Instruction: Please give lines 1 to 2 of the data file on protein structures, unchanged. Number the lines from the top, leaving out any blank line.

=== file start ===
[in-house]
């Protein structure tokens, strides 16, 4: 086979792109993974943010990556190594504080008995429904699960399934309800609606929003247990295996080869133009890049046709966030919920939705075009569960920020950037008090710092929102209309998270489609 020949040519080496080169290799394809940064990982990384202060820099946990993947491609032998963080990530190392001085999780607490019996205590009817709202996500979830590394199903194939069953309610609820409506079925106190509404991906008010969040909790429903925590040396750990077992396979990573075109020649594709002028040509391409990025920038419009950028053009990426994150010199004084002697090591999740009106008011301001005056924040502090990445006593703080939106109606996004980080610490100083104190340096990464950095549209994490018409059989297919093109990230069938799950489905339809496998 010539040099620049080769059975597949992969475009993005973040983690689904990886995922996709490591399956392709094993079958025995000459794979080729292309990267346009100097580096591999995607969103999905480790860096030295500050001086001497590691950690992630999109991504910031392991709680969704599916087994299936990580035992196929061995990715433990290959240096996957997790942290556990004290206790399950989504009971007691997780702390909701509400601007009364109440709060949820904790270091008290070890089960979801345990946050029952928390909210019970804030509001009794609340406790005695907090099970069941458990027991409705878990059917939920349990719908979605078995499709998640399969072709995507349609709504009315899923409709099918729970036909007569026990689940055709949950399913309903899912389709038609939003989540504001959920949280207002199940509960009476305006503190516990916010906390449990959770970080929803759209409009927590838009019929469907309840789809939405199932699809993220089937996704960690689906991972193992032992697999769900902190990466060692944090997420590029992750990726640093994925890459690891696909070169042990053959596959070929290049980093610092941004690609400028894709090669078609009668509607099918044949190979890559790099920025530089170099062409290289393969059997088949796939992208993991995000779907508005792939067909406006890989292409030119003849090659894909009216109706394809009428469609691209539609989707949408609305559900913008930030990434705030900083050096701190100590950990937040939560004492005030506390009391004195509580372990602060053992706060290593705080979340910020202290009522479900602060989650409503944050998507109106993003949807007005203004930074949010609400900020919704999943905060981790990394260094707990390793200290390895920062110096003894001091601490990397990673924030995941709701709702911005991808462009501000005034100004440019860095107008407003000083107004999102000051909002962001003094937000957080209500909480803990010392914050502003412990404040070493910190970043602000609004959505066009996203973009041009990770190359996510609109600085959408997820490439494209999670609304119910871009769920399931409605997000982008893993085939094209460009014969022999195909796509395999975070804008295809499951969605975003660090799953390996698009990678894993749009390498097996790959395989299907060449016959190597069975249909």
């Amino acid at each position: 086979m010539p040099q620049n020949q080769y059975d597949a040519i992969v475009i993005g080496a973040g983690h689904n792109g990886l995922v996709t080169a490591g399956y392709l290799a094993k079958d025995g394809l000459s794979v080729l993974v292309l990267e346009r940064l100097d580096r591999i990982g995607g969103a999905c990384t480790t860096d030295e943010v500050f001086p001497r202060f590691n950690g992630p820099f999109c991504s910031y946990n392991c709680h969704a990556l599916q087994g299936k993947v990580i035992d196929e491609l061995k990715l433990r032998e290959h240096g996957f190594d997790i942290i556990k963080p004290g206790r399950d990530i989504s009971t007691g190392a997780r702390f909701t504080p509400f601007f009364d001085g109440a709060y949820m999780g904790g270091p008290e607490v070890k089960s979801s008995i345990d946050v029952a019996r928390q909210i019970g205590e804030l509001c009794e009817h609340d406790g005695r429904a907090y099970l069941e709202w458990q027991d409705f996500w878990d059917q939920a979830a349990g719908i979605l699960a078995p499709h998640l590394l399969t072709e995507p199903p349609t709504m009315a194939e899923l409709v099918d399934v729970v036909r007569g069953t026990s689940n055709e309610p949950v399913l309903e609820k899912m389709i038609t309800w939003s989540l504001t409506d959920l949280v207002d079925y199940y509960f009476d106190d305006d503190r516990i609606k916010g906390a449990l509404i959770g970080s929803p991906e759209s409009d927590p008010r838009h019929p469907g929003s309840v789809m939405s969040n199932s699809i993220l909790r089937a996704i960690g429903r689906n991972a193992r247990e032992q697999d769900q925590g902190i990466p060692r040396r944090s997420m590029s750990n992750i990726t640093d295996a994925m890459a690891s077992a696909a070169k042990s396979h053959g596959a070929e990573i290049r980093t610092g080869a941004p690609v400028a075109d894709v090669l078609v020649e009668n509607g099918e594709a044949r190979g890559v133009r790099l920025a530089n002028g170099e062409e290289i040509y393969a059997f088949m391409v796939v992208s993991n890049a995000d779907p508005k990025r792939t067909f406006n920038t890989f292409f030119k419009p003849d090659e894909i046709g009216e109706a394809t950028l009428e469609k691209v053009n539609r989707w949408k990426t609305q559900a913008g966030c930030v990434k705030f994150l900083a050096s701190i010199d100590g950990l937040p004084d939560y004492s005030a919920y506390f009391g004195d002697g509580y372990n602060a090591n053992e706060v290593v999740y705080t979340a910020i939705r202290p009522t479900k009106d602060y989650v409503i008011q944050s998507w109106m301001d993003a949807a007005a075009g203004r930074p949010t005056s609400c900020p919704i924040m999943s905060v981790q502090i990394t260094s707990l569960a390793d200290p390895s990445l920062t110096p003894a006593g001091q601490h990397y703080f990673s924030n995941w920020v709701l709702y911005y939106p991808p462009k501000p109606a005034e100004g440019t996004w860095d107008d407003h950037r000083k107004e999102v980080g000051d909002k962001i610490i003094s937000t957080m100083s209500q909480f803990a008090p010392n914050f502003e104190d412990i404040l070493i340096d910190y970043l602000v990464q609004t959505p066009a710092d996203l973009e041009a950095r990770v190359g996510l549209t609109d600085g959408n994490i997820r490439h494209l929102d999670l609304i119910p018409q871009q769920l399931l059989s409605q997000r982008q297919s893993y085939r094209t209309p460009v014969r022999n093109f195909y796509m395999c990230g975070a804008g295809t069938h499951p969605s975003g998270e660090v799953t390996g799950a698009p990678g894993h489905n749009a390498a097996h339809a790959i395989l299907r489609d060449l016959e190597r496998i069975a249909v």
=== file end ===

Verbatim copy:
[in-house]
């Protein structure tokens, strides 16, 4: 086979792109993974943010990556190594504080008995429904699960399934309800609606929003247990295996080869133009890049046709966030919920939705075009569960920020950037008090710092929102209309998270489609 020949040519080496080169290799394809940064990982990384202060820099946990993947491609032998963080990530190392001085999780607490019996205590009817709202996500979830590394199903194939069953309610609820409506079925106190509404991906008010969040909790429903925590040396750990077992396979990573075109020649594709002028040509391409990025920038419009950028053009990426994150010199004084002697090591999740009106008011301001005056924040502090990445006593703080939106109606996004980080610490100083104190340096990464950095549209994490018409059989297919093109990230069938799950489905339809496998 010539040099620049080769059975597949992969475009993005973040983690689904990886995922996709490591399956392709094993079958025995000459794979080729292309990267346009100097580096591999995607969103999905480790860096030295500050001086001497590691950690992630999109991504910031392991709680969704599916087994299936990580035992196929061995990715433990290959240096996957997790942290556990004290206790399950989504009971007691997780702390909701509400601007009364109440709060949820904790270091008290070890089960979801345990946050029952928390909210019970804030509001009794609340406790005695907090099970069941458990027991409705878990059917939920349990719908979605078995499709998640399969072709995507349609709504009315899923409709099918729970036909007569026990689940055709949950399913309903899912389709038609939003989540504001959920949280207002199940509960009476305006503190516990916010906390449990959770970080929803759209409009927590838009019929469907309840789809939405199932699809993220089937996704960690689906991972193992032992697999769900902190990466060692944090997420590029992750990726640093994925890459690891696909070169042990053959596959070929290049980093610092941004690609400028894709090669078609009668509607099918044949190979890559790099920025530089170099062409290289393969059997088949796939992208993991995000779907508005792939067909406006890989292409030119003849090659894909009216109706394809009428469609691209539609989707949408609305559900913008930030990434705030900083050096701190100590950990937040939560004492005030506390009391004195509580372990602060053992706060290593705080979340910020202290009522479900602060989650409503944050998507109106993003949807007005203004930074949010609400900020919704999943905060981790990394260094707990390793200290390895920062110096003894001091601490990397990673924030995941709701709702911005991808462009501000005034100004440019860095107008407003000083107004999102000051909002962001003094937000957080209500909480803990010392914050502003412990404040070493910190970043602000609004959505066009996203973009041009990770190359996510609109600085959408997820490439494209999670609304119910871009769920399931409605997000982008893993085939094209460009014969022999195909796509395999975070804008295809499951969605975003660090799953390996698009990678894993749009390498097996790959395989299907060449016959190597069975249909």